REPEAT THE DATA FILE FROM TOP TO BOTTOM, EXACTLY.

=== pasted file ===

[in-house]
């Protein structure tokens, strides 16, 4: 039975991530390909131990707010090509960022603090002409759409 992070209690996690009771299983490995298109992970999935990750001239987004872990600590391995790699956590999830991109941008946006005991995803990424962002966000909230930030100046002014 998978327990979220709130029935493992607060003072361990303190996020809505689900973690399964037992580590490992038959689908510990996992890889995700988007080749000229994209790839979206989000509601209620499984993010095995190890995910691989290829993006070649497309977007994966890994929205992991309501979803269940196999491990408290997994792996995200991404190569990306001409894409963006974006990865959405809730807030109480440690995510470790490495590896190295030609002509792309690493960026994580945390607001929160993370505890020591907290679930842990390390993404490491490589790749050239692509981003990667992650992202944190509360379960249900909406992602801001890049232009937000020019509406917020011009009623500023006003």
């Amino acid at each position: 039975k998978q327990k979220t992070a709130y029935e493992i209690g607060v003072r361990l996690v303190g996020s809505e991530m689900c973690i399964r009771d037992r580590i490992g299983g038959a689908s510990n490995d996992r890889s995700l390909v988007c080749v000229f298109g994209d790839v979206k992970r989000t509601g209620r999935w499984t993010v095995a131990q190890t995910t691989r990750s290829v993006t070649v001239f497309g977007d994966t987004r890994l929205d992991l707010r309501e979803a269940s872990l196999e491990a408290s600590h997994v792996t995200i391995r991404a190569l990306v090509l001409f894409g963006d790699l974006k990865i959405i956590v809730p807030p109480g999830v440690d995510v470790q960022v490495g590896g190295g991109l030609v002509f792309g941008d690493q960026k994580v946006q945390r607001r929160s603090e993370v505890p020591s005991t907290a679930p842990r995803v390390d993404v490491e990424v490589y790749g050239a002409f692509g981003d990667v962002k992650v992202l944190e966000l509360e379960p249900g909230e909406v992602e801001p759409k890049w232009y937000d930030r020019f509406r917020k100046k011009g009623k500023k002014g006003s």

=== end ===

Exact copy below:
[in-house]
């Protein structure tokens, strides 16, 4: 039975991530390909131990707010090509960022603090002409759409 992070209690996690009771299983490995298109992970999935990750001239987004872990600590391995790699956590999830991109941008946006005991995803990424962002966000909230930030100046002014 998978327990979220709130029935493992607060003072361990303190996020809505689900973690399964037992580590490992038959689908510990996992890889995700988007080749000229994209790839979206989000509601209620499984993010095995190890995910691989290829993006070649497309977007994966890994929205992991309501979803269940196999491990408290997994792996995200991404190569990306001409894409963006974006990865959405809730807030109480440690995510470790490495590896190295030609002509792309690493960026994580945390607001929160993370505890020591907290679930842990390390993404490491490589790749050239692509981003990667992650992202944190509360379960249900909406992602801001890049232009937000020019509406917020011009009623500023006003």
């Amino acid at each position: 039975k998978q327990k979220t992070a709130y029935e493992i209690g607060v003072r361990l996690v303190g996020s809505e991530m689900c973690i399964r009771d037992r580590i490992g299983g038959a689908s510990n490995d996992r890889s995700l390909v988007c080749v000229f298109g994209d790839v979206k992970r989000t509601g209620r999935w499984t993010v095995a131990q190890t995910t691989r990750s290829v993006t070649v001239f497309g977007d994966t987004r890994l929205d992991l707010r309501e979803a269940s872990l196999e491990a408290s600590h997994v792996t995200i391995r991404a190569l990306v090509l001409f894409g963006d790699l974006k990865i959405i956590v809730p807030p109480g999830v440690d995510v470790q960022v490495g590896g190295g991109l030609v002509f792309g941008d690493q960026k994580v946006q945390r607001r929160s603090e993370v505890p020591s005991t907290a679930p842990r995803v390390d993404v490491e990424v490589y790749g050239a002409f692509g981003d990667v962002k992650v992202l944190e966000l509360e379960p249900g909230e909406v992602e801001p759409k890049w232009y937000d930030r020019f509406r917020k100046k011009g009623k500023k002014g006003s």